Review: Old James – Speak Volumes


Written by Gary Hernandez

Old James—is it a scotch whisky, the name of your grandfather’s boat, or a legendary ghost of some dark forgotten ally? Probably, but it’s also a long-haired, Canadian hard rock trio out of Toronto.

You could perhaps consider them as part of the retro rock revival, or maybe just a straight-forward rock band. The band reminds me of The Answer and Graveyard, both of which bare similarities to Badlands.

August 2017, Old James released their first LP, Speak Volumes, and it does just that—speak volumes. It’s an album clearly meant to be played loud.

The album kicks off with ‘Don’t Put it on Me,’ a hard-rocking salvo to the man. The track is a retreatment of a song off their 2014 self-titled EP where it was the final track, seeming to say, “this is where we’re going.” As the first track on the LP, it seems to say “we have arrived.” It suitably sets the tone for the remainder of the album, showcasing the superb musicianship of each member, but especially the high-range vocal prowess of Brian Stephenson who also doubles on bass (a change in line up since their previous release).

Brian’s brother, Chris Stephenson, is the drummer, keeping the rhythm section all in the family. Chris also does a superb job on backing vocals, as evidenced on both ‘Lemons’ and the title track. The fact that he has the time, or rather the presence of mind to hit the harmonies he does while attending to the drum kit is mindboggling.

Rounding out the trio is Andy Thompson, who takes on the lead guitar duties, nimbly toggling from rhythm to lead, both of which he renders with equal measures of flair and intensity. This guy must tour with a trunk full of Red Bull and superglue.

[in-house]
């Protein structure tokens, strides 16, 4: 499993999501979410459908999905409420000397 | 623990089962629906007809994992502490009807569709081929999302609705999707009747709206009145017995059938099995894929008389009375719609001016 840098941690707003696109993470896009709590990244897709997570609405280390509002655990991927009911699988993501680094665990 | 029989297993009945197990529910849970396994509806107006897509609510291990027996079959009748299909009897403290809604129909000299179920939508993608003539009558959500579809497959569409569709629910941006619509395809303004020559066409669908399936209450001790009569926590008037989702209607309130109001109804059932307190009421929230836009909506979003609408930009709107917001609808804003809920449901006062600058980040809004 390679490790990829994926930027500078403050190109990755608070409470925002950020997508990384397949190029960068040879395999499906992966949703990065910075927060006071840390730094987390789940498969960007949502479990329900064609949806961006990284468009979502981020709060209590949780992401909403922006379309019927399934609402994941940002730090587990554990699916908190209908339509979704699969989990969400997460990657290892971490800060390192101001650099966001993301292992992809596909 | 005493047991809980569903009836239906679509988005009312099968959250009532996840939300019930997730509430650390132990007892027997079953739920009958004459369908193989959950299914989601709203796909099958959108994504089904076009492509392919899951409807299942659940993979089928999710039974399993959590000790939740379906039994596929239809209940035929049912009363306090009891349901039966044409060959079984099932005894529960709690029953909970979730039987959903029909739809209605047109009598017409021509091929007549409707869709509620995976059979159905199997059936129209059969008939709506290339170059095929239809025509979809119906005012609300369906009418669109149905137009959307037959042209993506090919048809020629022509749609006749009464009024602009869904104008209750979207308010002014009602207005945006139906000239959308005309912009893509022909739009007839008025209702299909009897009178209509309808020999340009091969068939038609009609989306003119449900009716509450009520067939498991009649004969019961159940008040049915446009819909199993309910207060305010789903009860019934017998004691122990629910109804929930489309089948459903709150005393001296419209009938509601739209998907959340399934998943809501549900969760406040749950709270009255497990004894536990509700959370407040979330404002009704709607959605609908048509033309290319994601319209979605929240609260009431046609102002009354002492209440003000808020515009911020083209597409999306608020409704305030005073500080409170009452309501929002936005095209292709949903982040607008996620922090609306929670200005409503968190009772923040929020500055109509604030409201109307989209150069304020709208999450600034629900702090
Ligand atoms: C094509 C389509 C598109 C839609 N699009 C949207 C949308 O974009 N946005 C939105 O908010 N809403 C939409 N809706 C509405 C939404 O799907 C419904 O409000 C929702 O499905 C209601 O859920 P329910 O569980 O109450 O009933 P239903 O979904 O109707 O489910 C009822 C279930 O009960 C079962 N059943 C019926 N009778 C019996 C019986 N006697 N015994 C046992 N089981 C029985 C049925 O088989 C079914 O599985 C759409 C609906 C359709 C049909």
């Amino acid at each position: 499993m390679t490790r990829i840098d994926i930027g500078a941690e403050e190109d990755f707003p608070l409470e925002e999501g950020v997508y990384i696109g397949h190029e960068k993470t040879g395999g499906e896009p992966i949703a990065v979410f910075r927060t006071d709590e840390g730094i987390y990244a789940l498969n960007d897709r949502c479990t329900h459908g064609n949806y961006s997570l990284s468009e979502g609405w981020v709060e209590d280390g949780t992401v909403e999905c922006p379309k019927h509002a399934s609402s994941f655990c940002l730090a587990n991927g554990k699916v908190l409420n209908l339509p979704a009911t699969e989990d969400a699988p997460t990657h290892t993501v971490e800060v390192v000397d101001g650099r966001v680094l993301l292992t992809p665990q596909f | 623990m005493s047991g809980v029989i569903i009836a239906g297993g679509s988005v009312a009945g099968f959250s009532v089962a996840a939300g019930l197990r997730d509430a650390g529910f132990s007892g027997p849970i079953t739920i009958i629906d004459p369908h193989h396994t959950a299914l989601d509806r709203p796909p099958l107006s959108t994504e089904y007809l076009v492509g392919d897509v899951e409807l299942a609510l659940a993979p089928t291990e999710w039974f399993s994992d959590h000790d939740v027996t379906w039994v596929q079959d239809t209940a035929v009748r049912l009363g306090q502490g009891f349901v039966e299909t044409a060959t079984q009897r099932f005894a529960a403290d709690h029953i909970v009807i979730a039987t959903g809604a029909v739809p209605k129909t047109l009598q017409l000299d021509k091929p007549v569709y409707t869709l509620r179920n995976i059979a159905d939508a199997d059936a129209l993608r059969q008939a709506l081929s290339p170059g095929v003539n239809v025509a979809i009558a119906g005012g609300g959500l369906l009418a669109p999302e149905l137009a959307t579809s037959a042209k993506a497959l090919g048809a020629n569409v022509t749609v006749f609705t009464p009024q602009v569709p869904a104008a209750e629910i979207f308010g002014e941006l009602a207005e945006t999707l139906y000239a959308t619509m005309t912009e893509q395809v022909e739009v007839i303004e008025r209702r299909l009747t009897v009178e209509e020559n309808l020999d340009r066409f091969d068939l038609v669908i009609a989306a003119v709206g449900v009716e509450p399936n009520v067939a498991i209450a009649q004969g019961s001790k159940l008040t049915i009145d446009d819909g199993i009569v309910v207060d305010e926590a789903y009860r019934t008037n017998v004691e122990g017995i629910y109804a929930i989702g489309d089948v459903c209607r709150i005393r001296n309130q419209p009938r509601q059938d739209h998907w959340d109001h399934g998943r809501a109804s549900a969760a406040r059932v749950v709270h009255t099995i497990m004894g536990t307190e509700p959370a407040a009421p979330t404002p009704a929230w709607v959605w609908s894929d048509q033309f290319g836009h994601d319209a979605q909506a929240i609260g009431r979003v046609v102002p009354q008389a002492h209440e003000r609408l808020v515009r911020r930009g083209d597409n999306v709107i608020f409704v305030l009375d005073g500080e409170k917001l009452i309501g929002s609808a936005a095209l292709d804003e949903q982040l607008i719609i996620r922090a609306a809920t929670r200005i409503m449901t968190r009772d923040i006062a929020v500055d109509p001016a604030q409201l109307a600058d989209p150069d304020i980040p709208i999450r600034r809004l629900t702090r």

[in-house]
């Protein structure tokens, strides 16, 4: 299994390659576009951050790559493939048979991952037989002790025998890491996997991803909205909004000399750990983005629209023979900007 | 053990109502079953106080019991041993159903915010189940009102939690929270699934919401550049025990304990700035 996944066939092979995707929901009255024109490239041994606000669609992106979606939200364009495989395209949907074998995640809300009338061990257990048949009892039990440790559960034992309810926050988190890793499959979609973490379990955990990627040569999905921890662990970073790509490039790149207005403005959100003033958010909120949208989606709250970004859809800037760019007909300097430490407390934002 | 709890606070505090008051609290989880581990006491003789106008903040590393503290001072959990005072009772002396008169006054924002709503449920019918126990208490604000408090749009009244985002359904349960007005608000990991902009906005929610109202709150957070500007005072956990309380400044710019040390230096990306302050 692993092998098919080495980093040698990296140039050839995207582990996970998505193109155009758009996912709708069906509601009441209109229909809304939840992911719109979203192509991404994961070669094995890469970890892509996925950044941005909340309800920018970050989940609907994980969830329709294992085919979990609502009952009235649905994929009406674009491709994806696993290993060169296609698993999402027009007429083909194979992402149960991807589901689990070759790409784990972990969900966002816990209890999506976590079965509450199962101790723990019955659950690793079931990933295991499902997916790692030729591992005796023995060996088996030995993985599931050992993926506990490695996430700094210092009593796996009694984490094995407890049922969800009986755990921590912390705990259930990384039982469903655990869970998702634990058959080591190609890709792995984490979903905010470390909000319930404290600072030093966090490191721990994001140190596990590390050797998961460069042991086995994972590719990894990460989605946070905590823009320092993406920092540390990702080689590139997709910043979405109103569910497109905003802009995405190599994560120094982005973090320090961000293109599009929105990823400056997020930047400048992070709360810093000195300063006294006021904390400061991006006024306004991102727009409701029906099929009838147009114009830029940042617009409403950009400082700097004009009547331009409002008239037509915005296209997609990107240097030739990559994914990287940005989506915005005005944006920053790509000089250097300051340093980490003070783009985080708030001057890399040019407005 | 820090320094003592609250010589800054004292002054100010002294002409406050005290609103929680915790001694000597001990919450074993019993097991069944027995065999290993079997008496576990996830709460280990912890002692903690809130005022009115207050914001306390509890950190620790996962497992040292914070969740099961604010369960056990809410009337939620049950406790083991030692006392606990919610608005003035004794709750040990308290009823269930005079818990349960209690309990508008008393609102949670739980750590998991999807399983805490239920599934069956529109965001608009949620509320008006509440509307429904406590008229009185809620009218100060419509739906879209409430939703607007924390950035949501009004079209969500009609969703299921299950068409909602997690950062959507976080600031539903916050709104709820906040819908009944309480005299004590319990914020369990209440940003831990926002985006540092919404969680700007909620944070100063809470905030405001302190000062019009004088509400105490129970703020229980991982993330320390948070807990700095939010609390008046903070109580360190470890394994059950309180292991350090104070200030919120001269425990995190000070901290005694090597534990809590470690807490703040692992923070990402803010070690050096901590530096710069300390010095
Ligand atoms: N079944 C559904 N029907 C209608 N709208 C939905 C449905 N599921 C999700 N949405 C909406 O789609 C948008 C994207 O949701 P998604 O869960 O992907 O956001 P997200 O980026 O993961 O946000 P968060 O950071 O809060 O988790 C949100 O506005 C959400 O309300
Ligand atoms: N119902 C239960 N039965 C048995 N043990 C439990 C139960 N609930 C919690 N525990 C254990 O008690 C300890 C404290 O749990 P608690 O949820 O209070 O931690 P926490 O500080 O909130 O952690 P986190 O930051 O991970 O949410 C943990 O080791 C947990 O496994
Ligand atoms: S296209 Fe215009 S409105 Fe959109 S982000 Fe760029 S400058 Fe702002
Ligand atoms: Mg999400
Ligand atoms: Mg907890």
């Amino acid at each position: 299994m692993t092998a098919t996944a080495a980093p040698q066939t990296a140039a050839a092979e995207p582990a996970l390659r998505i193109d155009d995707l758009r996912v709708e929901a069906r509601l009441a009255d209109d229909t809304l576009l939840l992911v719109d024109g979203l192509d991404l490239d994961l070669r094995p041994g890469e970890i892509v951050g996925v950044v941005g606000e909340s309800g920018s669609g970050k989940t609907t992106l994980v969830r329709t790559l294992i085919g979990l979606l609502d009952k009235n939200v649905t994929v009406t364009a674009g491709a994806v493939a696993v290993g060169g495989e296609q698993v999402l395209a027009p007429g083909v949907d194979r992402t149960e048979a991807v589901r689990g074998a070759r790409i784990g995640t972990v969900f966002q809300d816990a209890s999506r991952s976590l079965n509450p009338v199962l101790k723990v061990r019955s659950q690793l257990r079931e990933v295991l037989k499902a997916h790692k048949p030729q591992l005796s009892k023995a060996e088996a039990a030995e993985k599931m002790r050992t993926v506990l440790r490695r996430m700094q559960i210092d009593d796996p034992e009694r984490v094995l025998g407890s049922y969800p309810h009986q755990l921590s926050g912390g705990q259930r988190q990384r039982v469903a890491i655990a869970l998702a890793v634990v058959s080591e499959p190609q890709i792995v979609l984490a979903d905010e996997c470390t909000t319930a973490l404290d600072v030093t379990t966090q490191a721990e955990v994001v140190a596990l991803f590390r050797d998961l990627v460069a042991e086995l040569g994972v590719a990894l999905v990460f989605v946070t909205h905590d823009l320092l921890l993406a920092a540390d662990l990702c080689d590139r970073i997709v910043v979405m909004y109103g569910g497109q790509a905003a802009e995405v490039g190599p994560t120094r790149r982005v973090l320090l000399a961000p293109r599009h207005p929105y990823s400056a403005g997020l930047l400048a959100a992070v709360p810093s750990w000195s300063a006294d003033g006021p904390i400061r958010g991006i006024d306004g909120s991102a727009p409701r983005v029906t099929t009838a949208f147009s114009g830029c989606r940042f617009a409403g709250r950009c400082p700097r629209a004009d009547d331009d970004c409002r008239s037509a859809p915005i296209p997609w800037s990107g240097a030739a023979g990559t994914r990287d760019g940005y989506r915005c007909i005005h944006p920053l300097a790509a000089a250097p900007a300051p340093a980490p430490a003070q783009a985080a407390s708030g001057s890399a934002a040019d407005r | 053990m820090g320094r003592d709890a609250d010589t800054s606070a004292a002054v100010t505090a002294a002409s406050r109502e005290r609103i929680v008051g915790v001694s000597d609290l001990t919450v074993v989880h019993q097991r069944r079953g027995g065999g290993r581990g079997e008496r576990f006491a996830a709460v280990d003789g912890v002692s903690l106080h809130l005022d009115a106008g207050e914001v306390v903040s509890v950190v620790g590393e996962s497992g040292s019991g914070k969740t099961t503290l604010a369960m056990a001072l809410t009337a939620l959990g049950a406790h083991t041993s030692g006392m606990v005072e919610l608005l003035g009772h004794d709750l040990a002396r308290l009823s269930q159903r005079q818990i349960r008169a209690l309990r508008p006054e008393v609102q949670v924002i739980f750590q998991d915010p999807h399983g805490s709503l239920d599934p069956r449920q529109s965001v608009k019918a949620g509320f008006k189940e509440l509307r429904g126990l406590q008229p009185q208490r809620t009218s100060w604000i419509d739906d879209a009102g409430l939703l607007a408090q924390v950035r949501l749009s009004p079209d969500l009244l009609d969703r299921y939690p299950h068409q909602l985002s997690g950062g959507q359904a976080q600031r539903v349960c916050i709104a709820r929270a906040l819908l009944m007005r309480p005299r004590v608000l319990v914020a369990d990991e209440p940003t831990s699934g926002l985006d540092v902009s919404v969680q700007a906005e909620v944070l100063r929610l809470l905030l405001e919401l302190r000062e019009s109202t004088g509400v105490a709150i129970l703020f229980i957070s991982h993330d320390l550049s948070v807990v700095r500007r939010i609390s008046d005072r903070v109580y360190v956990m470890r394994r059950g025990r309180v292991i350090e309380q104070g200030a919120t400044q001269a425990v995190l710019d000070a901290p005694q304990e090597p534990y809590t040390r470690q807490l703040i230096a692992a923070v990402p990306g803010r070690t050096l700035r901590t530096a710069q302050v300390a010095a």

A wide variety of styles comes across in Speak Volumes from funk to jazz to blues, all fused together on the anvil hard rock. My favorite tracks are ‘Don’t Put it on Me,’ ‘Words as Weapons,’ and ‘Kill off the Rose.’

Speak Volumes suffers no acoustic soul searching, no simpering love songs, just grooving riffs and funk-laden bass lines. The only speed bump is a one-minute track called ‘Bass-Ik Instincts.’ Now, I’m sure there’s some audiophile out there who will rave about things like feedback loops and modular impressions, but for me this would have been a good candidate for a hidden track.

I won’t say Old James recalls a day when hard rock was simpler and more honest. I think Old James is a modern band taking on modern issues. That it comes out loud and riveting is less about nostalgia and more about conviction, and the timeless call of the riff. 7/10


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